ALAMEDA COUNTY -- Those large metal donation boxes that began popping up last year will now fall under stricter county rules that ban them in unincorporated areas and require a $1,500 application fee.
The new ordinance that goes into effect in mid-August is a response to complaints that the boxes are magnets for illegal dumping, graffiti and scavenging.
The metal boxes, most of which are almost 7 feet tall, started showing up all over Castro Valley, San Lorenzo and Cherryland last summer. It turns out the county had no ordinance regulating them or way to keep track of the owners, number of boxes or locations. The major operators listed in a county report -- Campus California, Discover Books and USAgain -- are not well-known but the new rules cover all organizations that use the boxes.
The boxes will only be allowed at "community facilities" such as schools, churches, libraries, senior centers and parks, said Albert Lopez, county planning director. Property owners will have to get a conditional use permit to allow each box, at a cost of $1,500 each, and the bins must be at least 2,500 feet apart.
"The community really spoke and said that they didn't want to encourage these," Lopez said. County planners credited the Castro Valley Municipal Advisory Council with pushing for the ordinance.
At one time, there were 28 boxes along Castro Valley Boulevard alone, said Matt Turner, Castro Valley MAC member. Dozens of them were scattered throughout the western unincorporated area when the county started looking into the issue, said Angela Robinson Pinon, county senior planner.
Some Castro Valley business owners were concerned because the boxes appeared in front of their stores without their permission, Turner said.
"(The boxes) were often blocking the public right of way, garbage was being dumped around them and they weren't being policed," he said.
People regularly dump items, including furniture, at the box at El Rancho Supermercado on Redwood Road, said an employee who asked that his name not be used because he was not authorized to speak for the store. "The company comes in every day and cleans up their box, but people come in at nighttime and leave a lot of garbage," he said.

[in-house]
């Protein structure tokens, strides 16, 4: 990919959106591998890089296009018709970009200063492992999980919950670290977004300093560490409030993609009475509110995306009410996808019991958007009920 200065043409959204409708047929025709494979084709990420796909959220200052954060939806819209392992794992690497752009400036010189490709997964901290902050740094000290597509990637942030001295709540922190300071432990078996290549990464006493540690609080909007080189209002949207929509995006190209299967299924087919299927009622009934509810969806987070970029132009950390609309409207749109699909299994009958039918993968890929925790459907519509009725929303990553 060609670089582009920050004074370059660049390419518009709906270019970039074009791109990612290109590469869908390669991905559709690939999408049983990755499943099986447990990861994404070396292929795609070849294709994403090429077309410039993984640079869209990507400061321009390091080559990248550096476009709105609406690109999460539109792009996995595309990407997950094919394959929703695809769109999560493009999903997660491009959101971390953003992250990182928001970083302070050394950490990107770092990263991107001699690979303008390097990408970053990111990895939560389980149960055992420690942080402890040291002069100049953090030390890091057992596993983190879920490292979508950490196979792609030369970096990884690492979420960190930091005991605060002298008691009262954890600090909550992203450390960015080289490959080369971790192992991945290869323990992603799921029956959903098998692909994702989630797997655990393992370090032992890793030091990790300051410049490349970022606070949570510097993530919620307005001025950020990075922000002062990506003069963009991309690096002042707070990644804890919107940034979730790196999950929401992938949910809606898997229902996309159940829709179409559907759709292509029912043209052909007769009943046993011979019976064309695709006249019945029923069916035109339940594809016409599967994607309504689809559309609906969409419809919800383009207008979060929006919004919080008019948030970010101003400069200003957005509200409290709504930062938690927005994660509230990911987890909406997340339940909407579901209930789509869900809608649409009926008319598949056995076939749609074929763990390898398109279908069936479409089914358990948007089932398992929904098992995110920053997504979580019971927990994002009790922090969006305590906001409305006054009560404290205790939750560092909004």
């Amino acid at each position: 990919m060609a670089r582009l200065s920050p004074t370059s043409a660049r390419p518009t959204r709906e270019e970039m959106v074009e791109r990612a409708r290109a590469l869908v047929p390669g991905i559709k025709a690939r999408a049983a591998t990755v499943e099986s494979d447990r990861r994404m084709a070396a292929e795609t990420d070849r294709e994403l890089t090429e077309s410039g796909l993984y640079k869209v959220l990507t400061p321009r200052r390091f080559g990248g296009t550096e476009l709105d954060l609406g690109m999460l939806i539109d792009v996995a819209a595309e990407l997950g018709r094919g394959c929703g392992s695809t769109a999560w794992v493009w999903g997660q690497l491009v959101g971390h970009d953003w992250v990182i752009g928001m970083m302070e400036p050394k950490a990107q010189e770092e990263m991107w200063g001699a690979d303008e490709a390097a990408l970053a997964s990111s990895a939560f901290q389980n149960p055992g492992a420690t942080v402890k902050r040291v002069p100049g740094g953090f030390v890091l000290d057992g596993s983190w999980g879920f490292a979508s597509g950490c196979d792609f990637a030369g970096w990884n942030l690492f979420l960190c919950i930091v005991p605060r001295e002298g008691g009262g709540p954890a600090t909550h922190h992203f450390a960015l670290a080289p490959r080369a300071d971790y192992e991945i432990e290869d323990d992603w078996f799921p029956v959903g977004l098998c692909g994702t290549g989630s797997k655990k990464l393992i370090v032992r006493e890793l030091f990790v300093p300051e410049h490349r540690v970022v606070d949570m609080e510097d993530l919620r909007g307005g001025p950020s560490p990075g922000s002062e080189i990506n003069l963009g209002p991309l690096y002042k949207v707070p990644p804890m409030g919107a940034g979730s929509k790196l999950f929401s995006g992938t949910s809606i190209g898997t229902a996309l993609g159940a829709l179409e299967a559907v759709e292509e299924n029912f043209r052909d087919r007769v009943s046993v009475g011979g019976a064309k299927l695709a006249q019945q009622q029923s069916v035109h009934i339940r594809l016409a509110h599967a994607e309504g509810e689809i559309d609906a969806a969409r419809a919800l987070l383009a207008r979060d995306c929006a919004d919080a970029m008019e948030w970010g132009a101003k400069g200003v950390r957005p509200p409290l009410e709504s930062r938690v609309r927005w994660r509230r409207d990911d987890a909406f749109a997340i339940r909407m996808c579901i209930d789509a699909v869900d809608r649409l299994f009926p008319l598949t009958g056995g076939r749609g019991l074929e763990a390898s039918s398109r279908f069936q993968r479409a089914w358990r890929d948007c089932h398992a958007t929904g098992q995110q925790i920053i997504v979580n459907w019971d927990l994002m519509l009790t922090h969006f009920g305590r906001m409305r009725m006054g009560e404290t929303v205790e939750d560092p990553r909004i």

The ordinance is a compromise, county senior planner Angela Robinson-Pinon said. Some residents, especially from Castro Valley, wanted to ban the boxes entirely, while others thought they should be allowed in certain cases, such as a church with its own donation box to benefit its parishioners, or where they might generate revenue for schools.
"There was a lot of back and forth whether the boxes should be allowed in unincorporated Alameda County at all," Robinson-Pinon said.
The ordinance will apply to all current and future boxes. Property owners could be subject to fines and the boxes eventually removed if they don't comply with the ordinance, Robinson-Pinon said.
The ordinance definitely will affect USAgain's ability to do business, said Tobin Costen, division manager at the for-profit company's Hayward site.
He defended his company's boxes, calling them recycling boxes, saying they keep clothes out of landfills. USAgain recycles about 96 percent of the clothing that is put in its bins, he said. Some is sold to thrift stores, while the rest is reused as rags and insulation.
"Some people want them, because they're full or nearly full, so people are using them," he said. Clothing dropped in his company's boxes are not tax-deductible donations.
He acknowledged that some bins have had problems. "Just like other industries, in our industry there are some good players and some not-so-good. Some organizations just drop the boxes, don't maintain them and sometimes don't even get the permission of the owners," he said. "Some of our nonprofit and for-profit competitors, like us, are trying to provide services for community. Others don't, and it messes things up for all of us."
USAgain will take a hard look at which of its 11 boxes in the unincorporated area it makes sense to keep, said Julie Faqir, government relations manager for the company.
"$1,500 is a lot of money," she said. "We will comply with the rules, obviously."